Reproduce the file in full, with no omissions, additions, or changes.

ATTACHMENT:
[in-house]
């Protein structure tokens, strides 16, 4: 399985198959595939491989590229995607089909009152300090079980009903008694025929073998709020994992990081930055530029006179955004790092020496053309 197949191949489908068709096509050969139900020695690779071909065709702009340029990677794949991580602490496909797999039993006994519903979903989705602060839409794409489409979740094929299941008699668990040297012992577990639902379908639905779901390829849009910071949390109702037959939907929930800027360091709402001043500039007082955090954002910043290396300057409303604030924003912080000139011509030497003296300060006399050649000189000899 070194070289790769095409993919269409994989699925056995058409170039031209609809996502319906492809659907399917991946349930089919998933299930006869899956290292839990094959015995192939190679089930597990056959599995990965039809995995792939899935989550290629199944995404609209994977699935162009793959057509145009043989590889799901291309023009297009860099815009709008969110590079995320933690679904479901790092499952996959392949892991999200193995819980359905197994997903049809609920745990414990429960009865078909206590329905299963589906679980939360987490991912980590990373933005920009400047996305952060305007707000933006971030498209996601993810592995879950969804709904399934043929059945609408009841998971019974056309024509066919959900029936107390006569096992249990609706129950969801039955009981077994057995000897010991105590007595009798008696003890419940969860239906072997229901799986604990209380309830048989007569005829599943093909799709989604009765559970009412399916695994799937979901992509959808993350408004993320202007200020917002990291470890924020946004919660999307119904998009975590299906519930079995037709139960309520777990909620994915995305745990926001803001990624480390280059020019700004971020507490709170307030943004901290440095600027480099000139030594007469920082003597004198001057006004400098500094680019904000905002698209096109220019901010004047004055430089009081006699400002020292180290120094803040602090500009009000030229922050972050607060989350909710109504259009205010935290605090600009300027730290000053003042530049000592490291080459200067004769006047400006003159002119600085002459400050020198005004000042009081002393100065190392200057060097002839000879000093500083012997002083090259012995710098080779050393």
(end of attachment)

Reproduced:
[in-house]
């Protein structure tokens, strides 16, 4: 399985198959595939491989590229995607089909009152300090079980009903008694025929073998709020994992990081930055530029006179955004790092020496053309 197949191949489908068709096509050969139900020695690779071909065709702009340029990677794949991580602490496909797999039993006994519903979903989705602060839409794409489409979740094929299941008699668990040297012992577990639902379908639905779901390829849009910071949390109702037959939907929930800027360091709402001043500039007082955090954002910043290396300057409303604030924003912080000139011509030497003296300060006399050649000189000899 070194070289790769095409993919269409994989699925056995058409170039031209609809996502319906492809659907399917991946349930089919998933299930006869899956290292839990094959015995192939190679089930597990056959599995990965039809995995792939899935989550290629199944995404609209994977699935162009793959057509145009043989590889799901291309023009297009860099815009709008969110590079995320933690679904479901790092499952996959392949892991999200193995819980359905197994997903049809609920745990414990429960009865078909206590329905299963589906679980939360987490991912980590990373933005920009400047996305952060305007707000933006971030498209996601993810592995879950969804709904399934043929059945609408009841998971019974056309024509066919959900029936107390006569096992249990609706129950969801039955009981077994057995000897010991105590007595009798008696003890419940969860239906072997229901799986604990209380309830048989007569005829599943093909799709989604009765559970009412399916695994799937979901992509959808993350408004993320202007200020917002990291470890924020946004919660999307119904998009975590299906519930079995037709139960309520777990909620994915995305745990926001803001990624480390280059020019700004971020507490709170307030943004901290440095600027480099000139030594007469920082003597004198001057006004400098500094680019904000905002698209096109220019901010004047004055430089009081006699400002020292180290120094803040602090500009009000030229922050972050607060989350909710109504259009205010935290605090600009300027730290000053003042530049000592490291080459200067004769006047400006003159002119600085002459400050020198005004000042009081002393100065190392200057060097002839000879000093500083012997002083090259012995710098080779050393």